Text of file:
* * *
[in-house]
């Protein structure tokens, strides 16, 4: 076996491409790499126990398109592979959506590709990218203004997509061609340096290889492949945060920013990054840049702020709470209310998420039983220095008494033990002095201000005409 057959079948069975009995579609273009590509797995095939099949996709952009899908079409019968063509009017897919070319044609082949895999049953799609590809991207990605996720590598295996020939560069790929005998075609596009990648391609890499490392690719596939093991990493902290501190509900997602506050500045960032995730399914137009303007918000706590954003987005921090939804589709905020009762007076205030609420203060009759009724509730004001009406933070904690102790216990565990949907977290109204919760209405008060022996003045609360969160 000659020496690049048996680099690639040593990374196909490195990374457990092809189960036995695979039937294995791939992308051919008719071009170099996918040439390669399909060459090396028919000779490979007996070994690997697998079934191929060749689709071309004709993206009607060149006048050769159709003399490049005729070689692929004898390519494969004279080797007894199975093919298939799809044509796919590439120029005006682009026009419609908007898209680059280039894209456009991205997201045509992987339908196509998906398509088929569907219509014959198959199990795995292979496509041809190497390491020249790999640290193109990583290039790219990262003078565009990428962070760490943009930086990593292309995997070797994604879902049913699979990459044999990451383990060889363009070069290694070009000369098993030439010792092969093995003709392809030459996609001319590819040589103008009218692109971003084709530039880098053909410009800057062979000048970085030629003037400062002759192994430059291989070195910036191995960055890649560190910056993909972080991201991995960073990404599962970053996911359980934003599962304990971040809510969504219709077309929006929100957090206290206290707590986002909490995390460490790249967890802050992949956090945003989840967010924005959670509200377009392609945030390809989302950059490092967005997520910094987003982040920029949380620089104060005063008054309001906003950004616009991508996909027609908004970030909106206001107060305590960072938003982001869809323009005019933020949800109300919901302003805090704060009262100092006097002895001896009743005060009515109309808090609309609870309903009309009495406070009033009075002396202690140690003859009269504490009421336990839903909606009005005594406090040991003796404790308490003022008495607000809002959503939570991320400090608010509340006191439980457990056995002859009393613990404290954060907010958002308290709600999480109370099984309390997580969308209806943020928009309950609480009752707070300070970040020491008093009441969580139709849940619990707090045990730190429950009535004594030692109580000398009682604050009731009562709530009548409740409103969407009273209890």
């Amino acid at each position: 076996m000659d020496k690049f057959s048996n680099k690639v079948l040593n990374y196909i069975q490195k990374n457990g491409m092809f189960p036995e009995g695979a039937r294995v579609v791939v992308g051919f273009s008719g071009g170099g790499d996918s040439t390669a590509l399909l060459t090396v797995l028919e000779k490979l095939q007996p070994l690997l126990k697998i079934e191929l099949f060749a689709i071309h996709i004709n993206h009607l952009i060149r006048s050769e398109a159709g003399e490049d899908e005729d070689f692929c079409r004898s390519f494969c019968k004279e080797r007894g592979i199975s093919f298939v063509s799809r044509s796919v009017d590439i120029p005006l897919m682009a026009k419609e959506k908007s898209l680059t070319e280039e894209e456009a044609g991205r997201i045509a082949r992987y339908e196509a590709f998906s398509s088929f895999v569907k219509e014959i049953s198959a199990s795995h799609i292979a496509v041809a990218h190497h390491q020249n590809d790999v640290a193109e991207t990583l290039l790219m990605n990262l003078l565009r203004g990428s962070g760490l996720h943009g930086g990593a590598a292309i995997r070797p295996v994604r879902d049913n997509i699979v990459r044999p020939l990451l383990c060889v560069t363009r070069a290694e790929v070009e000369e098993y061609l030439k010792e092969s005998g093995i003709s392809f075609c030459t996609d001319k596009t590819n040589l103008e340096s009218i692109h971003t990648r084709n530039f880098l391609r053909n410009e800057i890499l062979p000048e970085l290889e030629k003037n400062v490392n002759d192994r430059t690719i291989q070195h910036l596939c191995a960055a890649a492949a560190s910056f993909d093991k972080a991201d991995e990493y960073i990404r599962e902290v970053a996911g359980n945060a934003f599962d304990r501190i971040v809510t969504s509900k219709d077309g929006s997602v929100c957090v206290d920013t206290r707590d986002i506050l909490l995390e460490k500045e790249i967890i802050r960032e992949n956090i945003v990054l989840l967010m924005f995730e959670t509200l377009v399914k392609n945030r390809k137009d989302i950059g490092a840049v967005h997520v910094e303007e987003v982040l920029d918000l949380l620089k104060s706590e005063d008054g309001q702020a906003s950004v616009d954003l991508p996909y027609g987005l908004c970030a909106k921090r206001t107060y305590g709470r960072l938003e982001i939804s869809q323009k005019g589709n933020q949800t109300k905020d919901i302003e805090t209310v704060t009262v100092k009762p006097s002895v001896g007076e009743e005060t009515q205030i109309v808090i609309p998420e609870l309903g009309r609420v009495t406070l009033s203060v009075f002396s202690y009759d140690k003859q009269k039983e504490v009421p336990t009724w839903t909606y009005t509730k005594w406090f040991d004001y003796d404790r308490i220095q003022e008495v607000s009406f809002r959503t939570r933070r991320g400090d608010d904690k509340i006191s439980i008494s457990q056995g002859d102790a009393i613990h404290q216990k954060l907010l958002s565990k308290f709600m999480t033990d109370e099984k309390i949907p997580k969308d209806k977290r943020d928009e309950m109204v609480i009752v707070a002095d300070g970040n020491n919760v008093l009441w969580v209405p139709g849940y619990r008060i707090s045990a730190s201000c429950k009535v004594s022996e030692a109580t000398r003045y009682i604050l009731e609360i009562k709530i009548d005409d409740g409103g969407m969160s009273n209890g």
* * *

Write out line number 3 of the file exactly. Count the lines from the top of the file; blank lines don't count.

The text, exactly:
């Amino acid at each position: 076996m000659d020496k690049f057959s048996n680099k690639v079948l040593n990374y196909i069975q490195k990374n457990g491409m092809f189960p036995e009995g695979a039937r294995v579609v791939v992308g051919f273009s008719g071009g170099g790499d996918s040439t390669a590509l399909l060459t090396v797995l028919e000779k490979l095939q007996p070994l690997l126990k697998i079934e191929l099949f060749a689709i071309h996709i004709n993206h009607l952009i060149r006048s050769e398109a159709g003399e490049d899908e005729d070689f692929c079409r004898s390519f494969c019968k004279e080797r007894g592979i199975s093919f298939v063509s799809r044509s796919v009017d590439i120029p005006l897919m682009a026009k419609e959506k908007s898209l680059t070319e280039e894209e456009a044609g991205r997201i045509a082949r992987y339908e196509a590709f998906s398509s088929f895999v569907k219509e014959i049953s198959a199990s795995h799609i292979a496509v041809a990218h190497h390491q020249n590809d790999v640290a193109e991207t990583l290039l790219m990605n990262l003078l565009r203004g990428s962070g760490l996720h943009g930086g990593a590598a292309i995997r070797p295996v994604r879902d049913n997509i699979v990459r044999p020939l990451l383990c060889v560069t363009r070069a290694e790929v070009e000369e098993y061609l030439k010792e092969s005998g093995i003709s392809f075609c030459t996609d001319k596009t590819n040589l103008e340096s009218i692109h971003t990648r084709n530039f880098l391609r053909n410009e800057i890499l062979p000048e970085l290889e030629k003037n400062v490392n002759d192994r430059t690719i291989q070195h910036l596939c191995a960055a890649a492949a560190s910056f993909d093991k972080a991201d991995e990493y960073i990404r599962e902290v970053a996911g359980n945060a934003f599962d304990r501190i971040v809510t969504s509900k219709d077309g929006s997602v929100c957090v206290d920013t206290r707590d986002i506050l909490l995390e460490k500045e790249i967890i802050r960032e992949n956090i945003v990054l989840l967010m924005f995730e959670t509200l377009v399914k392609n945030r390809k137009d989302i950059g490092a840049v967005h997520v910094e303007e987003v982040l920029d918000l949380l620089k104060s706590e005063d008054g309001q702020a906003s950004v616009d954003l991508p996909y027609g987005l908004c970030a909106k921090r206001t107060y305590g709470r960072l938003e982001i939804s869809q323009k005019g589709n933020q949800t109300k905020d919901i302003e805090t209310v704060t009262v100092k009762p006097s002895v001896g007076e009743e005060t009515q205030i109309v808090i609309p998420e609870l309903g009309r609420v009495t406070l009033s203060v009075f002396s202690y009759d140690k003859q009269k039983e504490v009421p336990t009724w839903t909606y009005t509730k005594w406090f040991d004001y003796d404790r308490i220095q003022e008495v607000s009406f809002r959503t939570r933070r991320g400090d608010d904690k509340i006191s439980i008494s457990q056995g002859d102790a009393i613990h404290q216990k954060l907010l958002s565990k308290f709600m999480t033990d109370e099984k309390i949907p997580k969308d209806k977290r943020d928009e309950m109204v609480i009752v707070a002095d300070g970040n020491n919760v008093l009441w969580v209405p139709g849940y619990r008060i707090s045990a730190s201000c429950k009535v004594s022996e030692a109580t000398r003045y009682i604050l009731e609360i009562k709530i009548d005409d409740g409103g969407m969160s009273n209890g």